Sunday

Prision Time if you Owe Back Taxes to the IRS?


Will the police or sheriff come knocking on my door if I owe back taxes to the IRS?  This is a question I am frequently asked by clients and potential clients who owe back taxes to the IRS and/or State Tax Collection Agencies.  Fortunately, just by owing taxes or failing to file your tax returns will not land you in jail (unless you are taken to court and found guilty of fraud or in contempt of court).

The theory behind jailing debtors was that the threat of incarceration might persuade them to reveal hidden assets.  Or their families might take pity and pay their ransom.  But if the debtor was truly penniless, he could be sentenced to what amounted to life in prison.  Unlike murders, rapists, and thieves, the debtors were also responsible for paying their own upkeep, thus putting them even further into debt...

The colonies gradually developed more forgiving laws on debt, recognizing that owing money could be the result of bad luck rather than evidence of fraud or indolence.  "crops fail, prices fall, ships sink, warehouses burn, owners die, partners steal, pirates pillage, wars ravage, and people simply make mistakes," wrote Bruce Mann in his 2002 book Republic of Debtors.  "Failure was the down side of entrepreneurial risk.  This made failure the potential common fate of all merchants."...

Colonial lawmakers began taking a more charitable view toward debtors, but they were likelier to excuse a rich defaulter than a poor one ...Indeed, when some large speculative financial schemes collapsed after the Revolutionary War, many wealthy men were suddenly bankrupt.  One of them, Robert Morris who had signed the Declaration of Independence and provided critical financing for the war, lost his fortune speculating on land.  Sentenced to debtors' prison in Philadelphia, Morris rented a best room in the jail and outfitted it with a settee, writing desks, and bed, an trunk of clothes and other comforts of home.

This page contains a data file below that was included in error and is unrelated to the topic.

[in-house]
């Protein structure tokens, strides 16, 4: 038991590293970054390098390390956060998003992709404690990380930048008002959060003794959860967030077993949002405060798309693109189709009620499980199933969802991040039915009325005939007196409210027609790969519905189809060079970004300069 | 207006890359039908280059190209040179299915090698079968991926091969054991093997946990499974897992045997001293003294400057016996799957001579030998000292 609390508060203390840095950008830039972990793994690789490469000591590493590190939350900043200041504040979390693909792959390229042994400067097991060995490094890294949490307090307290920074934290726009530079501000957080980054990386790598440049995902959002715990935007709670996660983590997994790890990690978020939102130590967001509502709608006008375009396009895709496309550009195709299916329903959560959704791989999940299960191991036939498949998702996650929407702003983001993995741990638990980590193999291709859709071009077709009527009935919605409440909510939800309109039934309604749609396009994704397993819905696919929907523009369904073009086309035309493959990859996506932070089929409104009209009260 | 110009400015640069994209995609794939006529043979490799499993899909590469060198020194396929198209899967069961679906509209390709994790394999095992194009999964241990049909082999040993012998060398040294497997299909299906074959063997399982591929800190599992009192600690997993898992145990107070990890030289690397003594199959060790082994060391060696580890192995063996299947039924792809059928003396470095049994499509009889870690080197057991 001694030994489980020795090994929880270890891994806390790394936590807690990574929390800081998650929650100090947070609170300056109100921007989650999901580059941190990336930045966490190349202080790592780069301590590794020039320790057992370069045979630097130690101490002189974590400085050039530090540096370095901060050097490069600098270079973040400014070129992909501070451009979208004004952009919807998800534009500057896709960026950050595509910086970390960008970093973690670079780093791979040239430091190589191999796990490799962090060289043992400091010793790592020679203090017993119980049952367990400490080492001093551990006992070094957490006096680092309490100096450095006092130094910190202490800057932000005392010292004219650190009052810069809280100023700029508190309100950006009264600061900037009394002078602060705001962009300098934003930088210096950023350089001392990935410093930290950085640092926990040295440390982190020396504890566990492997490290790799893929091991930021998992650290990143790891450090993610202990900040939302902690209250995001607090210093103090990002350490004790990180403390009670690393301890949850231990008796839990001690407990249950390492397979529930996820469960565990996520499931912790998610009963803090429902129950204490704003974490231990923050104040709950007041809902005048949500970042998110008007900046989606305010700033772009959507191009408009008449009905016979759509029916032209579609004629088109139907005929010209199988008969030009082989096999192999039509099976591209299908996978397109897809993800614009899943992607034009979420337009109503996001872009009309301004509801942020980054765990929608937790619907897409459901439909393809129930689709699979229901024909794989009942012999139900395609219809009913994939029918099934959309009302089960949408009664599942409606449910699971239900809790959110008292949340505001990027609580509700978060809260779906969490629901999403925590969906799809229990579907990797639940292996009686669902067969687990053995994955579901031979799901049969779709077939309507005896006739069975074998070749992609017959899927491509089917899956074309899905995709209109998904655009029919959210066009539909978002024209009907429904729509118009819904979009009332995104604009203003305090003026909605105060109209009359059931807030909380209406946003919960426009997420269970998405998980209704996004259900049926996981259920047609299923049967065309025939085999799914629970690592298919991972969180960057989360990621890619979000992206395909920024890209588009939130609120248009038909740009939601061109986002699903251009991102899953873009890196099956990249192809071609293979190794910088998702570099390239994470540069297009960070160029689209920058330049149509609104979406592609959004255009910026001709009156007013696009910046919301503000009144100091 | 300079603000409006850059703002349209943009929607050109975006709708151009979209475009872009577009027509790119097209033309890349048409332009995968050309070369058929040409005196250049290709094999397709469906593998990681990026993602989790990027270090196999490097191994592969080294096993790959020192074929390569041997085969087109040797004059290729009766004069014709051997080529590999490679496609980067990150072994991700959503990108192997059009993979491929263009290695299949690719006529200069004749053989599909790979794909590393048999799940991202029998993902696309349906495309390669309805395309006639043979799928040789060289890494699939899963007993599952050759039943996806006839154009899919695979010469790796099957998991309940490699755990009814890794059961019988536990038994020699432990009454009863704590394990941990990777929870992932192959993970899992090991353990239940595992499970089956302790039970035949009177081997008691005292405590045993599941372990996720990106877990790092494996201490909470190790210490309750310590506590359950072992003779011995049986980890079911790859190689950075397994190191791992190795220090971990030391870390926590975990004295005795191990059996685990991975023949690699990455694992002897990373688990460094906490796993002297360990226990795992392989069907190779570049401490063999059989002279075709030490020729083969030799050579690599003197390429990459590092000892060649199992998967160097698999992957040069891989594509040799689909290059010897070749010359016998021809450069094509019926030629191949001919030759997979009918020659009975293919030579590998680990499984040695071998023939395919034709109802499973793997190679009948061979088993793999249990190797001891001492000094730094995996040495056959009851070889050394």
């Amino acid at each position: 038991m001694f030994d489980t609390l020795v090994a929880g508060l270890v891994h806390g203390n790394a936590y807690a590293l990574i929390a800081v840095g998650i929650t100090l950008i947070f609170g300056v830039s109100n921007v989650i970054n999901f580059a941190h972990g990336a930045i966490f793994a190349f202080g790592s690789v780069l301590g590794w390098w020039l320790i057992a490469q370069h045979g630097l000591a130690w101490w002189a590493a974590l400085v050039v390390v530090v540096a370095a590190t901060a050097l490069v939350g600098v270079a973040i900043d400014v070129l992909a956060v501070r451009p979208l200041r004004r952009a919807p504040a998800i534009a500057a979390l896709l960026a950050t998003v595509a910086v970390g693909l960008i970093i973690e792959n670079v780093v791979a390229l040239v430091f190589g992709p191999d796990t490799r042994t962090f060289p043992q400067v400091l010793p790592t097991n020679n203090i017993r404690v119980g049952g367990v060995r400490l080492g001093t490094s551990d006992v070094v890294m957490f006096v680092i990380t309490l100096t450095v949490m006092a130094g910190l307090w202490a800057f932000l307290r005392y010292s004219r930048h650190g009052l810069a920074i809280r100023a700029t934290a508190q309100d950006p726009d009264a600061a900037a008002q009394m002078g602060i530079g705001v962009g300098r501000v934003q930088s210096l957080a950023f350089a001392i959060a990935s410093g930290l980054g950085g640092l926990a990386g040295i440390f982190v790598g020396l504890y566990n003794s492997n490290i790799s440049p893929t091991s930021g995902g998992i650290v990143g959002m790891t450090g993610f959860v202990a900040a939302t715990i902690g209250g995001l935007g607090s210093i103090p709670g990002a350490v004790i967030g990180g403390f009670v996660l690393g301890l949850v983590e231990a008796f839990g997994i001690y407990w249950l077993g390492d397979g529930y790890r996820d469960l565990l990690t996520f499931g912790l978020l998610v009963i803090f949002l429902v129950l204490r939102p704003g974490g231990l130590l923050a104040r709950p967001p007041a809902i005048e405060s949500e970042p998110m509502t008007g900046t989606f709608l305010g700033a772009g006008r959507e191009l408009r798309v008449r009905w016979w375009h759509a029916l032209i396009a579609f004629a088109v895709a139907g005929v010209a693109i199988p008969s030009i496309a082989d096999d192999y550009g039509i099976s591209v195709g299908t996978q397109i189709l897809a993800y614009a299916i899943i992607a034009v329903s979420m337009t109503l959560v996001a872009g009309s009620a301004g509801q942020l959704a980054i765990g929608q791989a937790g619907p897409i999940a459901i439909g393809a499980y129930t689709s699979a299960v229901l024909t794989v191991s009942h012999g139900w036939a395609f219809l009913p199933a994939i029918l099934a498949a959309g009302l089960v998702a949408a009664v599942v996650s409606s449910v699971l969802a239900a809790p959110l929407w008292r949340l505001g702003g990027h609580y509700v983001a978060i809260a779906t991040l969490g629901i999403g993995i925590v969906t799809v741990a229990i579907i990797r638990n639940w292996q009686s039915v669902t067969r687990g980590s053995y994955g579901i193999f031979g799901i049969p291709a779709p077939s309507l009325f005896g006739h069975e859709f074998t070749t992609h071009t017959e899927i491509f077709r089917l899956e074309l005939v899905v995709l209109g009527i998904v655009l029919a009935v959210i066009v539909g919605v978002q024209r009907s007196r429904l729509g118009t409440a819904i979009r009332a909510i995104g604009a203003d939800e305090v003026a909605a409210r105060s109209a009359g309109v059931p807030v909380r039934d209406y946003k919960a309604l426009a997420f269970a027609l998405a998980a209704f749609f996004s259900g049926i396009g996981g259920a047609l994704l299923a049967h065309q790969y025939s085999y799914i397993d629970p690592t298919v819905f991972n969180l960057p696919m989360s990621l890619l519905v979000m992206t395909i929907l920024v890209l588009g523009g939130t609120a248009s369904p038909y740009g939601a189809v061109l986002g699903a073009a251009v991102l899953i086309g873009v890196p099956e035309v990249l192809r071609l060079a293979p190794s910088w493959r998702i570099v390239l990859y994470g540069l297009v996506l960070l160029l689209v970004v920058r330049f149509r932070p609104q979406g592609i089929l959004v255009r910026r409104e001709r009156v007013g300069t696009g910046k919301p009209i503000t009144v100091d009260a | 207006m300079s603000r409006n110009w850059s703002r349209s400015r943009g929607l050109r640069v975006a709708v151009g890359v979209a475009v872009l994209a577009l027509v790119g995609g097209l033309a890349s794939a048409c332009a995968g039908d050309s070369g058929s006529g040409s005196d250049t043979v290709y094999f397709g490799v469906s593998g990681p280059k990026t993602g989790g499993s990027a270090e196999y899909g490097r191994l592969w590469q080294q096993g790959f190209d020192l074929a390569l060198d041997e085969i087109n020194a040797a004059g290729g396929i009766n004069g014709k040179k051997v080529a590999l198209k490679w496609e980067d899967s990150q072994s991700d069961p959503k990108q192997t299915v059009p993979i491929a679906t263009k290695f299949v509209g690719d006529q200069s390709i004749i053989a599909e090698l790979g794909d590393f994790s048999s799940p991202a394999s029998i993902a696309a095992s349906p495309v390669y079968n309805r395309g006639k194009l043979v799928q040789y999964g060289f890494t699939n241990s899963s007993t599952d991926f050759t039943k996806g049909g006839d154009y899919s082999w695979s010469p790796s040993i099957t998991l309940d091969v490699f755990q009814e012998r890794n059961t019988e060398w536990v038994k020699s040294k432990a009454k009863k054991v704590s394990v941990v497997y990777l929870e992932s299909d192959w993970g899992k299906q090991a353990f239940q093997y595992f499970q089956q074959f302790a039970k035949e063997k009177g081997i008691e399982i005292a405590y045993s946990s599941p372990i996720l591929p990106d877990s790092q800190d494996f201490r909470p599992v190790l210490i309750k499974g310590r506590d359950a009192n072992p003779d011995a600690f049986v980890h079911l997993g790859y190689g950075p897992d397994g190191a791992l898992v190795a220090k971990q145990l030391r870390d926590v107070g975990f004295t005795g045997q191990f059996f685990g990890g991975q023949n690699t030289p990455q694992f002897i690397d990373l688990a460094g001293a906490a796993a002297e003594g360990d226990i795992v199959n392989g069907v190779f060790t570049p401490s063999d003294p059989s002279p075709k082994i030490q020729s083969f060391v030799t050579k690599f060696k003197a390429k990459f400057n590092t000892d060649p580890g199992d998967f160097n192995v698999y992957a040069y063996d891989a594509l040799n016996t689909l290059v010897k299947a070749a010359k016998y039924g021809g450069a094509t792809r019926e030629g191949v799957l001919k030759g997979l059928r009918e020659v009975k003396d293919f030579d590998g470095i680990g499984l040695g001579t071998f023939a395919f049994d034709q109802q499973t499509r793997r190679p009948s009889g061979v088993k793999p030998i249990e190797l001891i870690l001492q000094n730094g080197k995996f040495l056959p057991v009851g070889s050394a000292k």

However lavishly they could outfit their prison cells, though, rich and poor faced the same dim future.  There was no way an insolvent could get a fresh start-the "holy grail of debt relief," as Mr. Mann put it.  In prison or out, debtors were expected to repay every penny they owned their creditors, even if it took them the rest of their lives...

Congress passed a bankruptcy law in 1800 but then repealed it three years later.  Not until 1831 did New York abolish prison for most debtors; Pennsylvania kept its debtors' prisons open until 1842.

If you have tax debt issues call me and I will work with you to resolve them!